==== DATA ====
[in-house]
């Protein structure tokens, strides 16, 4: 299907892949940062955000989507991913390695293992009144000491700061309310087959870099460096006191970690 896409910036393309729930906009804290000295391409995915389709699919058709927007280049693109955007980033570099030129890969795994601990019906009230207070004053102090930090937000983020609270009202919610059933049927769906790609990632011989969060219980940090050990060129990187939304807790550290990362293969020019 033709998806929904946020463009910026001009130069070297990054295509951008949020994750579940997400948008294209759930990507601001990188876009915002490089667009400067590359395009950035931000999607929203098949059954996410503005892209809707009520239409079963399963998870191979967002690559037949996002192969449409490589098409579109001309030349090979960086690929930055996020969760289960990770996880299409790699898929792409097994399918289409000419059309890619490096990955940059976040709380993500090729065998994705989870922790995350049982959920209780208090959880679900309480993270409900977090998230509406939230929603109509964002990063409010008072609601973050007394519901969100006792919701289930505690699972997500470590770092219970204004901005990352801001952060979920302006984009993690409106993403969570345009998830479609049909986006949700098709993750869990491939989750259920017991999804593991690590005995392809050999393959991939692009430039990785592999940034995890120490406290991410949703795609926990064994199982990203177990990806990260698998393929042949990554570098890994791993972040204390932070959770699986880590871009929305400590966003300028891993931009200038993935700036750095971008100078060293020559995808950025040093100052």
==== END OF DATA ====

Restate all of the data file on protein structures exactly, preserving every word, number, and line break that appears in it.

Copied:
[in-house]
């Protein structure tokens, strides 16, 4: 299907892949940062955000989507991913390695293992009144000491700061309310087959870099460096006191970690 896409910036393309729930906009804290000295391409995915389709699919058709927007280049693109955007980033570099030129890969795994601990019906009230207070004053102090930090937000983020609270009202919610059933049927769906790609990632011989969060219980940090050990060129990187939304807790550290990362293969020019 033709998806929904946020463009910026001009130069070297990054295509951008949020994750579940997400948008294209759930990507601001990188876009915002490089667009400067590359395009950035931000999607929203098949059954996410503005892209809707009520239409079963399963998870191979967002690559037949996002192969449409490589098409579109001309030349090979960086690929930055996020969760289960990770996880299409790699898929792409097994399918289409000419059309890619490096990955940059976040709380993500090729065998994705989870922790995350049982959920209780208090959880679900309480993270409900977090998230509406939230929603109509964002990063409010008072609601973050007394519901969100006792919701289930505690699972997500470590770092219970204004901005990352801001952060979920302006984009993690409106993403969570345009998830479609049909986006949700098709993750869990491939989750259920017991999804593991690590005995392809050999393959991939692009430039990785592999940034995890120490406290991410949703795609926990064994199982990203177990990806990260698998393929042949990554570098890994791993972040204390932070959770699986880590871009929305400590966003300028891993931009200038993935700036750095971008100078060293020559995808950025040093100052």